Stem cells cloned from human adults may lead to patient-specific medical treatment

A team of scientists have used cloning methods to produce stem cells from the skin cells of adult patients. To do this, researchers extracted DNA from the cells of two adult males, aged 35 and 75. The DNA was then fused with human eggs donated by four adult women. The study, published in the scientific journal Cell, shows that it might be possible for scientists to grow patient-specific cells to treat illnesses such as heart disease or even blindness.

This marks only the second time human stem cells have been cloned, and the first time cells from an adult have been successfully copied. The first such procedure, performed last year, was completed using cells from infants, which are considered more malleable. The scientists involved in the new study, based in Los Angeles and South Korea, showed that the cells they harvested could develop into any of the major tissues found in a human embryo, giving them the "potential for applications in a range of therapeutic contexts." Therapeutic cloning describes the concept of using a subject's DNA to create stem cells tailored for their own body, cells that could then be used to cure diseases or repair tissues in the original donor.

A team of scientists have used cloning methods to produce stem cells from the skin cells of adult patients. To do this, researchers extracted DNA from the cells of two adult males, aged 35 and 75. The DNA was then fused with human eggs donated by four adult women. The study, published in the scientific journal Cell, shows that it might be possible for scientists to grow patient-specific cells to treat illnesses such as heart disease or even blindness.

This marks only the second time human stem cells have been cloned, and the first time cells from an adult have been successfully copied. The first such procedure, performed last year, was completed using cells from infants, which are considered more malleable. The scientists involved in the new study, based in Los Angeles and South Korea, showed that the cells they harvested could develop into any of the major tissues found in a human embryo, giving them the "potential for applications in a range of therapeutic contexts." Therapeutic cloning describes the concept of using a subject's DNA to create stem cells tailored for their own body, cells that could then be used to cure diseases or repair tissues in the original donor. The US government has banned the use of federal money for human cloning research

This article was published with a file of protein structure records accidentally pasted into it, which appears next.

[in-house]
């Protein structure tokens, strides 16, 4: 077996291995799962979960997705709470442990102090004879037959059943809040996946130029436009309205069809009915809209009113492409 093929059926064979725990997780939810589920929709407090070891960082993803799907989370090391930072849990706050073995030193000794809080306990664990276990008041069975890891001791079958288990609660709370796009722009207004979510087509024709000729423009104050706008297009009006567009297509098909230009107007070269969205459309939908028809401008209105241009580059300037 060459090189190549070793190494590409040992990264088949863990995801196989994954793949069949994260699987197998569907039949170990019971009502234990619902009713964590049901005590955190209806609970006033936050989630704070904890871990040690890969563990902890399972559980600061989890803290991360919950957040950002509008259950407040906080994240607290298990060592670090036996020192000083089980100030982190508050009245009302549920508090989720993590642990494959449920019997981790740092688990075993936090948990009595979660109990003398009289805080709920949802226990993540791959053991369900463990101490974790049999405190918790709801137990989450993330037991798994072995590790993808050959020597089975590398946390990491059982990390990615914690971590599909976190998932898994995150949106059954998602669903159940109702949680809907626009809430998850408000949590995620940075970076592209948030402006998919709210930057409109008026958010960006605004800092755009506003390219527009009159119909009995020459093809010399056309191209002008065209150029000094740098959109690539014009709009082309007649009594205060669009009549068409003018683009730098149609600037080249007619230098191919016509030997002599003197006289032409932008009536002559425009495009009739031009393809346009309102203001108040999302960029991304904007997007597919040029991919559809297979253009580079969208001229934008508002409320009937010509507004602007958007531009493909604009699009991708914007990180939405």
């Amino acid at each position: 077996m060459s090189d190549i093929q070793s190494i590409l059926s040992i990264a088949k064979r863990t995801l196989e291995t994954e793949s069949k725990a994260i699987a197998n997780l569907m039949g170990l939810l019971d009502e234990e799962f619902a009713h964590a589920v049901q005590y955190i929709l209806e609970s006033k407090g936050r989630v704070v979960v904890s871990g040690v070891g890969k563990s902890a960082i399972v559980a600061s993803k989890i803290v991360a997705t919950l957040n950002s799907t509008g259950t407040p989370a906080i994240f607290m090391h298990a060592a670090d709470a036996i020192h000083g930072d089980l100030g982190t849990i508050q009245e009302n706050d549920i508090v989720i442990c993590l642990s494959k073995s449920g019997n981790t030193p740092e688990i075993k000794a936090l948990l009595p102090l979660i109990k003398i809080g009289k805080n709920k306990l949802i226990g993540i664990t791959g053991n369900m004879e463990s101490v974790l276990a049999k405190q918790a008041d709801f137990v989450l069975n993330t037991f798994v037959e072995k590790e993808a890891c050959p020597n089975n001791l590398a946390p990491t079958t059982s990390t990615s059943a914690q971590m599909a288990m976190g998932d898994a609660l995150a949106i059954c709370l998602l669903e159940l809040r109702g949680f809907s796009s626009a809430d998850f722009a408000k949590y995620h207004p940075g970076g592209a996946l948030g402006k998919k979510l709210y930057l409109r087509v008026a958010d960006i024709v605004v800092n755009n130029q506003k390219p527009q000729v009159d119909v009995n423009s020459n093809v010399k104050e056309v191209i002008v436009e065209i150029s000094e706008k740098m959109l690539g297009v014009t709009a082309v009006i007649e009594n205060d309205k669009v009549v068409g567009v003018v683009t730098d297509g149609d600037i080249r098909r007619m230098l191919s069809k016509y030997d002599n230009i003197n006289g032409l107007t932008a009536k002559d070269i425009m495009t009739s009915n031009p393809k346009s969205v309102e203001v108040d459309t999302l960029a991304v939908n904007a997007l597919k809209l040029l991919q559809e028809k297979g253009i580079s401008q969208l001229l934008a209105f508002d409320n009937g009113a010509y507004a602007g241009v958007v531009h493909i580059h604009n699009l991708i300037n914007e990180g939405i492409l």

But therapeutic cloning raises ethical questions. In 2005, The United Nations General Assembly adopted a non-binding declaration that called for the ban of human cloning on the grounds of dignity. And the United States government has restricted the use of federal funds for research into therapeutic or reproductive cloning.

By fusing DNA from skin cells with human eggs, the scientists were effectively creating a human embryo. While they harvested the cells during the early stages of cell multiplication, the resultant embryo could theoretically have been implanted into a host and brought to term, making it an actual human clone. The authors of the study choose not to address this issue, discussing instead the cells' potential for helping humans produced in the traditional manner.

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bluesbaby5050: Human Stem Cells Cloned for the First Time

An international team of scientists announced today that for the first time ever, they were able to create new human stem cells by cloning older, fully mature human cells. The process cannot be used to create full human clones, as the scientists involved were quick to point out,(Take notice how quick they pointed this supposed fact out to us?) but it does allow for cells to be grown to fit specific functions within an individual's body — resulting in new, patient-specific liver cells or heart cells that actually pulse on their own, for example.
"We believe this is a significant step forward."

Eventually, scientists hope to refine the process to the point it could be used to help treat disease and even create whole custom organs, but that is likely to be several years away at the earliest. "While there is much work to be done in developing safe and effective stem cell treatments, we believe this is a significant step forward in developing the cells that could be used in regenerative medicine," said Shoukhrat Mitalipov, the leader of the research team and a senior scientist at the Oregon National Primate Research Center (ONPRC), in a news release.

The research team was led by scientists at the Oregon Health & Science University, who used a technique similar to the one that created Dolly the sheep, the first mammal cloned from adult cells, back in 1996. In a basic sense, this method involves taking an adult cell from a patient's body, sucking out the central portion containing DNA (the nucleus), then injecting this material into an empty egg cell donated by another human volunteer. The genetic material from the adult cell tells the empty egg cell what type it should mature into.
Genetic material tells the empty cell what to mature into. http://vimeo.com/66012007 (I have my doubts of this being the first time with this stem cell accomplishment, and that they have been able to clone humans, and animals for some time now, and this is just my opinion).

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